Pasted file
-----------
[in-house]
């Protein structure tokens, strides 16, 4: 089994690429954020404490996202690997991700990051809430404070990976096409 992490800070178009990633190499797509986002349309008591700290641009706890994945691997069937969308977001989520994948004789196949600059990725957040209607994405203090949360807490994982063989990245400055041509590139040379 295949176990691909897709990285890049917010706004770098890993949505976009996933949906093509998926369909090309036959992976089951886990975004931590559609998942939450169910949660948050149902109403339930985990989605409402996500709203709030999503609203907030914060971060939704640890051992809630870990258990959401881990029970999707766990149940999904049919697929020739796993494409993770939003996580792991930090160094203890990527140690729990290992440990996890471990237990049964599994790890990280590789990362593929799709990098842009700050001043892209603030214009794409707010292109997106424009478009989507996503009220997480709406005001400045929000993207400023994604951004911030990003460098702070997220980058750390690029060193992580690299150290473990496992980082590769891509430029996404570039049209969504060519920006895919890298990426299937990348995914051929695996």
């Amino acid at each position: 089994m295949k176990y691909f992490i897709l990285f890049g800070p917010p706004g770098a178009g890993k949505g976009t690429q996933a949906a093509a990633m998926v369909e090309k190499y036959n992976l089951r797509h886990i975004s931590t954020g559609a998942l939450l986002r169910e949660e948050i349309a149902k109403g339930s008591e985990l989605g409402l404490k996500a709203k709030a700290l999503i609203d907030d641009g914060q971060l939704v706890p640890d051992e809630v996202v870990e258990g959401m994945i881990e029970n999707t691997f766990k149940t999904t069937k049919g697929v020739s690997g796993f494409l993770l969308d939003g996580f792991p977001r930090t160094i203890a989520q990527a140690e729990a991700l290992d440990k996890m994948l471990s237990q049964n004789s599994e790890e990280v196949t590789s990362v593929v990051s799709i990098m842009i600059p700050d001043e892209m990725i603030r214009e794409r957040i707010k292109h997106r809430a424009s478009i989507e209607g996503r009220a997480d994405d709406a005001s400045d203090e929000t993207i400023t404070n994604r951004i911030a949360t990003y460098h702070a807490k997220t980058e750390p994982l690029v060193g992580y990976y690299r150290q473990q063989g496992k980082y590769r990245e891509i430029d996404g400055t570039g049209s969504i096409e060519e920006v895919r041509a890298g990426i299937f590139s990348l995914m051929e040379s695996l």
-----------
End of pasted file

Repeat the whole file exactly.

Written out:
[in-house]
């Protein structure tokens, strides 16, 4: 089994690429954020404490996202690997991700990051809430404070990976096409 992490800070178009990633190499797509986002349309008591700290641009706890994945691997069937969308977001989520994948004789196949600059990725957040209607994405203090949360807490994982063989990245400055041509590139040379 295949176990691909897709990285890049917010706004770098890993949505976009996933949906093509998926369909090309036959992976089951886990975004931590559609998942939450169910949660948050149902109403339930985990989605409402996500709203709030999503609203907030914060971060939704640890051992809630870990258990959401881990029970999707766990149940999904049919697929020739796993494409993770939003996580792991930090160094203890990527140690729990290992440990996890471990237990049964599994790890990280590789990362593929799709990098842009700050001043892209603030214009794409707010292109997106424009478009989507996503009220997480709406005001400045929000993207400023994604951004911030990003460098702070997220980058750390690029060193992580690299150290473990496992980082590769891509430029996404570039049209969504060519920006895919890298990426299937990348995914051929695996």
């Amino acid at each position: 089994m295949k176990y691909f992490i897709l990285f890049g800070p917010p706004g770098a178009g890993k949505g976009t690429q996933a949906a093509a990633m998926v369909e090309k190499y036959n992976l089951r797509h886990i975004s931590t954020g559609a998942l939450l986002r169910e949660e948050i349309a149902k109403g339930s008591e985990l989605g409402l404490k996500a709203k709030a700290l999503i609203d907030d641009g914060q971060l939704v706890p640890d051992e809630v996202v870990e258990g959401m994945i881990e029970n999707t691997f766990k149940t999904t069937k049919g697929v020739s690997g796993f494409l993770l969308d939003g996580f792991p977001r930090t160094i203890a989520q990527a140690e729990a991700l290992d440990k996890m994948l471990s237990q049964n004789s599994e790890e990280v196949t590789s990362v593929v990051s799709i990098m842009i600059p700050d001043e892209m990725i603030r214009e794409r957040i707010k292109h997106r809430a424009s478009i989507e209607g996503r009220a997480d994405d709406a005001s400045d203090e929000t993207i400023t404070n994604r951004i911030a949360t990003y460098h702070a807490k997220t980058e750390p994982l690029v060193g992580y990976y690299r150290q473990q063989g496992k980082y590769r990245e891509i430029d996404g400055t570039g049209s969504i096409e060519e920006v895919r041509a890298g990426i299937f590139s990348l995914m051929e040379s695996l």